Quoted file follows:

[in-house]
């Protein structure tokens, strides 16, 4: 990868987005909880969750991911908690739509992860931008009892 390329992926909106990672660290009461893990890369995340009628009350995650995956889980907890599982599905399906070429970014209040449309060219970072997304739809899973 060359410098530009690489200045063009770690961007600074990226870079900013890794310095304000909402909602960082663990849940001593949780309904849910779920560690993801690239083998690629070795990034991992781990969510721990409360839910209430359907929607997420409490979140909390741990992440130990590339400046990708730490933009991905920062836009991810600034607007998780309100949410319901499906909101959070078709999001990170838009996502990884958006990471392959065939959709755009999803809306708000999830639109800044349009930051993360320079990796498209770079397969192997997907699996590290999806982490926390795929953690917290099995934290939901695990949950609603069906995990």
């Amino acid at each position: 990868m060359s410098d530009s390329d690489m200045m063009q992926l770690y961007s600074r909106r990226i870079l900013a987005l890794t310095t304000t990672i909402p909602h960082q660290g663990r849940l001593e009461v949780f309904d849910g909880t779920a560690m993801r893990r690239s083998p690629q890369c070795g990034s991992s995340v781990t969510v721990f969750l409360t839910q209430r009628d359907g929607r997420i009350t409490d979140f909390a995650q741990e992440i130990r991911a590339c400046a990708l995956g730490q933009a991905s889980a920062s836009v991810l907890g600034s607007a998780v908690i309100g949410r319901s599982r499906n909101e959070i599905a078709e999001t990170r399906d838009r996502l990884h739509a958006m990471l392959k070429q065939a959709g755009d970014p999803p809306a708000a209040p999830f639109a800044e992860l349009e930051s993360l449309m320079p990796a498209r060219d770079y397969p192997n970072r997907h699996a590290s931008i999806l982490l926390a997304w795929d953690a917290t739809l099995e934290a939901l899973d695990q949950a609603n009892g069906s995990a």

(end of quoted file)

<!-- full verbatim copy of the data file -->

[in-house]
């Protein structure tokens, strides 16, 4: 990868987005909880969750991911908690739509992860931008009892 390329992926909106990672660290009461893990890369995340009628009350995650995956889980907890599982599905399906070429970014209040449309060219970072997304739809899973 060359410098530009690489200045063009770690961007600074990226870079900013890794310095304000909402909602960082663990849940001593949780309904849910779920560690993801690239083998690629070795990034991992781990969510721990409360839910209430359907929607997420409490979140909390741990992440130990590339400046990708730490933009991905920062836009991810600034607007998780309100949410319901499906909101959070078709999001990170838009996502990884958006990471392959065939959709755009999803809306708000999830639109800044349009930051993360320079990796498209770079397969192997997907699996590290999806982490926390795929953690917290099995934290939901695990949950609603069906995990």
């Amino acid at each position: 990868m060359s410098d530009s390329d690489m200045m063009q992926l770690y961007s600074r909106r990226i870079l900013a987005l890794t310095t304000t990672i909402p909602h960082q660290g663990r849940l001593e009461v949780f309904d849910g909880t779920a560690m993801r893990r690239s083998p690629q890369c070795g990034s991992s995340v781990t969510v721990f969750l409360t839910q209430r009628d359907g929607r997420i009350t409490d979140f909390a995650q741990e992440i130990r991911a590339c400046a990708l995956g730490q933009a991905s889980a920062s836009v991810l907890g600034s607007a998780v908690i309100g949410r319901s599982r499906n909101e959070i599905a078709e999001t990170r399906d838009r996502l990884h739509a958006m990471l392959k070429q065939a959709g755009d970014p999803p809306a708000a209040p999830f639109a800044e992860l349009e930051s993360l449309m320079p990796a498209r060219d770079y397969p192997n970072r997907h699996a590290s931008i999806l982490l926390a997304w795929d953690a917290t739809l099995e934290a939901l899973d695990q949950a609603n009892g069906s995990a």